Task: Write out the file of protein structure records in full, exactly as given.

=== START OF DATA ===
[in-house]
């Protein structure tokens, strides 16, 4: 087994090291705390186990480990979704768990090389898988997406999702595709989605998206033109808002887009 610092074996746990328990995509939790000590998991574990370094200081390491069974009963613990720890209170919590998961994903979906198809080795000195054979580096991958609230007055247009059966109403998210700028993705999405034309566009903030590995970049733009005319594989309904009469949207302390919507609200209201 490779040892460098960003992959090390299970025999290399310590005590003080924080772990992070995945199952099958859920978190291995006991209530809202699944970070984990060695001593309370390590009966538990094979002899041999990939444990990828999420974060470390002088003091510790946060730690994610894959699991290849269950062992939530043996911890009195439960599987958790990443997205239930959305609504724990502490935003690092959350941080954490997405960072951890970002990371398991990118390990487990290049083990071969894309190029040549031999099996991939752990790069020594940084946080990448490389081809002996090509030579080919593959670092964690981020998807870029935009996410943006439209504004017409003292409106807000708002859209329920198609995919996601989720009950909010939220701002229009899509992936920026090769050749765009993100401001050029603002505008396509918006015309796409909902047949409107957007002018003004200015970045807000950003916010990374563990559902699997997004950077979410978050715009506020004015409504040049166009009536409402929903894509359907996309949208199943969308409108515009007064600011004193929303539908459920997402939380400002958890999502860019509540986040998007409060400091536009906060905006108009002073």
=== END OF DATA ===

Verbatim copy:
[in-house]
């Protein structure tokens, strides 16, 4: 087994090291705390186990480990979704768990090389898988997406999702595709989605998206033109808002887009 610092074996746990328990995509939790000590998991574990370094200081390491069974009963613990720890209170919590998961994903979906198809080795000195054979580096991958609230007055247009059966109403998210700028993705999405034309566009903030590995970049733009005319594989309904009469949207302390919507609200209201 490779040892460098960003992959090390299970025999290399310590005590003080924080772990992070995945199952099958859920978190291995006991209530809202699944970070984990060695001593309370390590009966538990094979002899041999990939444990990828999420974060470390002088003091510790946060730690994610894959699991290849269950062992939530043996911890009195439960599987958790990443997205239930959305609504724990502490935003690092959350941080954490997405960072951890970002990371398991990118390990487990290049083990071969894309190029040549031999099996991939752990790069020594940084946080990448490389081809002996090509030579080919593959670092964690981020998807870029935009996410943006439209504004017409003292409106807000708002859209329920198609995919996601989720009950909010939220701002229009899509992936920026090769050749765009993100401001050029603002505008396509918006015309796409909902047949409107957007002018003004200015970045807000950003916010990374563990559902699997997004950077979410978050715009506020004015409504040049166009009536409402929903894509359907996309949208199943969308409108515009007064600011004193929303539908459920997402939380400002958890999502860019509540986040998007409060400091536009906060905006108009002073």